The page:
The only way to know for sure is to be tested, and if you suspect you have celiac disease it is important to see your Dr.! The issues with the destruction of the intestinal lining can lead to many life-threatening diseases, as well as long-term problems from malabsorption. If you think you may be sensitive to gluten, you can try eliminating it from your diet and determine how you feel on your own. (I would suggest keeping a food journal to be sure it is not something else you are consuming that is causing the symptoms.)
Some questions to ask yourself if you are concerned you may have celiac disease or gluten sensitivity:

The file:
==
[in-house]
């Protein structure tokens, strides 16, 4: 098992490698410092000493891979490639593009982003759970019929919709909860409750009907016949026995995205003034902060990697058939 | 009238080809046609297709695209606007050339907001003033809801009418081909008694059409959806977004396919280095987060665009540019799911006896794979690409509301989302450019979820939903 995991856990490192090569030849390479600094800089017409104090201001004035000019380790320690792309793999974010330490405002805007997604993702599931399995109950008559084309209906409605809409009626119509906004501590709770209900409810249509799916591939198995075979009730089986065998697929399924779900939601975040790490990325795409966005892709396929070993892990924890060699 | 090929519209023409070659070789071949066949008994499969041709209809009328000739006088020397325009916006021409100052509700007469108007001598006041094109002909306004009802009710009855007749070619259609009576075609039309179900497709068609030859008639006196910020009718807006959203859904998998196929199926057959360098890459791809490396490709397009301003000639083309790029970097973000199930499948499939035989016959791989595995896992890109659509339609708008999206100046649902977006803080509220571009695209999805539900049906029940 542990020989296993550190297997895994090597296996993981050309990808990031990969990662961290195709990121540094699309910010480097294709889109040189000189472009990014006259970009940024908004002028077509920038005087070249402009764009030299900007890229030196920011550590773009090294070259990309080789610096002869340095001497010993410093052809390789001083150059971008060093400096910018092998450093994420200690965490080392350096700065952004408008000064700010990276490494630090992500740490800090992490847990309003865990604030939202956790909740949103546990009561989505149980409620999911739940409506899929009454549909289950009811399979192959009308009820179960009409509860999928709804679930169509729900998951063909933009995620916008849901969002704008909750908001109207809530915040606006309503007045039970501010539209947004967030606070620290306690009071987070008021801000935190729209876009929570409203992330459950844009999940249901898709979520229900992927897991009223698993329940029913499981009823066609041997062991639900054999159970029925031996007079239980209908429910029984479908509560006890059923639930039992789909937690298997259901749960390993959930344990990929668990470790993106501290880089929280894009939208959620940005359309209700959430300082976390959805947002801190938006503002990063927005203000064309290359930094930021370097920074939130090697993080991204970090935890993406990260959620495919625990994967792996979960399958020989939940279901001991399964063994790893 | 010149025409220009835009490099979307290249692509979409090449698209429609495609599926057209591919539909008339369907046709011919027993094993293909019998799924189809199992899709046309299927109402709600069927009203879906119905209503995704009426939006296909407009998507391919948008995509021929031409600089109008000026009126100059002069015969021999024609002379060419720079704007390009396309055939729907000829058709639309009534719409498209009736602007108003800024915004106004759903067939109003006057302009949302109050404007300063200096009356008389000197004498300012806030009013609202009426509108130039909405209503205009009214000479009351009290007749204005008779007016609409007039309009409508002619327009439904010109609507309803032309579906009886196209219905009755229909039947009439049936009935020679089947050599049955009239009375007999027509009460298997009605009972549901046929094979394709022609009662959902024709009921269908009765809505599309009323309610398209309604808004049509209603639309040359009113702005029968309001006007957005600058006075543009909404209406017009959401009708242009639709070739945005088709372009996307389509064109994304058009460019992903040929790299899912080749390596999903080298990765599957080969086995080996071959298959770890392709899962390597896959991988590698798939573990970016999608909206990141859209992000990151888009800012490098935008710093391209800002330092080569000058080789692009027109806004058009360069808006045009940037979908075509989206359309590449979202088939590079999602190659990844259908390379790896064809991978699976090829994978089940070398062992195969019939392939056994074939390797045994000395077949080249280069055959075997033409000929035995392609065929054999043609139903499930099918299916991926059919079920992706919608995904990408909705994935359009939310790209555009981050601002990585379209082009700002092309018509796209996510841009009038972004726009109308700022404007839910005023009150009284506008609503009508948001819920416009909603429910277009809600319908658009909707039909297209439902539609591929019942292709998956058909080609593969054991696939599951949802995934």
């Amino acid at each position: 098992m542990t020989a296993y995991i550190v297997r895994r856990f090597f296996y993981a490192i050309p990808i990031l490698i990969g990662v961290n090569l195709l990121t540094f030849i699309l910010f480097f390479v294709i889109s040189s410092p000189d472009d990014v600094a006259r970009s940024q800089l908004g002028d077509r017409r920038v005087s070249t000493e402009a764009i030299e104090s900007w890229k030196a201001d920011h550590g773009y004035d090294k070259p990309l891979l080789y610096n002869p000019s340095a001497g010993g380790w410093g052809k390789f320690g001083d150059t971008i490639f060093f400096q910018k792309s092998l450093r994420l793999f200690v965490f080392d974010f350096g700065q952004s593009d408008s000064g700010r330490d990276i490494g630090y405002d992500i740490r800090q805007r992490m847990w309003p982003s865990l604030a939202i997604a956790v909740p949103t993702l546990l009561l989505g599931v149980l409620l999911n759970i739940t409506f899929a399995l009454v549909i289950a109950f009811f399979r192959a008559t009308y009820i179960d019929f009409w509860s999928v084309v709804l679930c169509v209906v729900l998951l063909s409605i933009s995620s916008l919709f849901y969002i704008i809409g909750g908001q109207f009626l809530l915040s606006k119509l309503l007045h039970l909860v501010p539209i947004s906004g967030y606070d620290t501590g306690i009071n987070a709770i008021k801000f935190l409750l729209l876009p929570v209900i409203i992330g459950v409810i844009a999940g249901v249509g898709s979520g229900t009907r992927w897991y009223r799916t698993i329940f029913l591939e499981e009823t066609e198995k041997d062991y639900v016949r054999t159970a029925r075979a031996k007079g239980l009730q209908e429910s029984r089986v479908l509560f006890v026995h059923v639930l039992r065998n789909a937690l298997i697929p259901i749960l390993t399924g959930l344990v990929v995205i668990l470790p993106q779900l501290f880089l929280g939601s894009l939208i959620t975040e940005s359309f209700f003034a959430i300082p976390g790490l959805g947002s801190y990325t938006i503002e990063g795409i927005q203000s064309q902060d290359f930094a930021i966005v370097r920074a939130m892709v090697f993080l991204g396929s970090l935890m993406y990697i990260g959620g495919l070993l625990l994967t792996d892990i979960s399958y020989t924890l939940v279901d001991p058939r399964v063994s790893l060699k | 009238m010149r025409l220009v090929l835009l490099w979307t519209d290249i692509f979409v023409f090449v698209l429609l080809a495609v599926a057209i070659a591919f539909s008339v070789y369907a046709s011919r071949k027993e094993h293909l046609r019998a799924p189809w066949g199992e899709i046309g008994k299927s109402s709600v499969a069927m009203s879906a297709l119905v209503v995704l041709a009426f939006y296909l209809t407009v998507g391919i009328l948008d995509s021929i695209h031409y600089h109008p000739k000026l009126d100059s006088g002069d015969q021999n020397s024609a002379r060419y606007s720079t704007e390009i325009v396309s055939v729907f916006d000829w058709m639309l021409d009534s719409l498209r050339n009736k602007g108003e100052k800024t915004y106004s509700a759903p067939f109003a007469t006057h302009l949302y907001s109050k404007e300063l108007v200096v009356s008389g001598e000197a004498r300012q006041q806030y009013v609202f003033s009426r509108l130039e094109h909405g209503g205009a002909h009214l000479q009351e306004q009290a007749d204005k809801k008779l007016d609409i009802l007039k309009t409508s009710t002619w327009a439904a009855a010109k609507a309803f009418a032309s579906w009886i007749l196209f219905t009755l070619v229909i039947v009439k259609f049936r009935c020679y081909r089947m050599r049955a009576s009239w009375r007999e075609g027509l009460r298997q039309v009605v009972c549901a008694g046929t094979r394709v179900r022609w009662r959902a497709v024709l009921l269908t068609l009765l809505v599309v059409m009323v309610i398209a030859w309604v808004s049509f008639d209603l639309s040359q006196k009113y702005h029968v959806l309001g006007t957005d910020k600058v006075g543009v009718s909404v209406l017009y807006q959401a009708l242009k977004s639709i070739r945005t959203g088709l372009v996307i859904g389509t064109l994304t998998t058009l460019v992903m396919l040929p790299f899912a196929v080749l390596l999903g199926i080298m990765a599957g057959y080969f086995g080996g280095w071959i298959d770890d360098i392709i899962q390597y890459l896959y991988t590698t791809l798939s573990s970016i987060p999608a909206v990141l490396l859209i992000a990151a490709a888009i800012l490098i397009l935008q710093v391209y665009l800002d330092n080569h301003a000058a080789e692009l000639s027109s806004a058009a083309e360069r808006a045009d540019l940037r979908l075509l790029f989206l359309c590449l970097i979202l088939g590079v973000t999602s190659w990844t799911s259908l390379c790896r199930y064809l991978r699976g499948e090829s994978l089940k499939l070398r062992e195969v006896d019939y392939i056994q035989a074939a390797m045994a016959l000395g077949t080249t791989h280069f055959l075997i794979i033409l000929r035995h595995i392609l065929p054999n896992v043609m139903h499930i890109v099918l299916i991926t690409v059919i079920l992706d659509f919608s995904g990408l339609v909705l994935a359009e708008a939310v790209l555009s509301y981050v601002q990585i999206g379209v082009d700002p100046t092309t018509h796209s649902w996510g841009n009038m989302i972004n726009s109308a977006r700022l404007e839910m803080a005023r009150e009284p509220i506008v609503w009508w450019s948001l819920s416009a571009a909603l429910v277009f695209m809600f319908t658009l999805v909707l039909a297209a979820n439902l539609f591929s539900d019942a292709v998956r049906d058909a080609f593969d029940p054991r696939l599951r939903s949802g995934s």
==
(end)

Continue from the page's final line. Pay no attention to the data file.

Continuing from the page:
- Does anyone in your family have either?
- Do you have another autoimmune disease such as insulin-dependent diabetes, thyroid, or adrenal disease?
- Do you have STRONG food cravings? (usually dairy or gluten foods)
- After meals, do you often feel bloated or have abdominal cramps?
- Have you had more than one episode of severe abdominal cramps?
- Do you have an addictive reaction to alcohol?
- Are you a smoker?
- Do you struggle with anxiety or depression?
- Have you ever had an unexplained distorted vision?
- Do you have a difficult time getting to sleep?
- Do you have the need to get up often during the night to urinate?
- Were you ever a bed-wetter (or if it’s a child, do they wet the bed beyond a reasonable age)?
- Do you have an excessive need for sleep?
- Are you disoriented and confused when you wake up?
- Do you have a difficult time finding the energy for regular daily activities?
You don’t need to answer yes to all those questions in order to feel you may want to be tested, and this is in no way replacing a diagnosis by a Dr., just a way for you to assess your potential risk.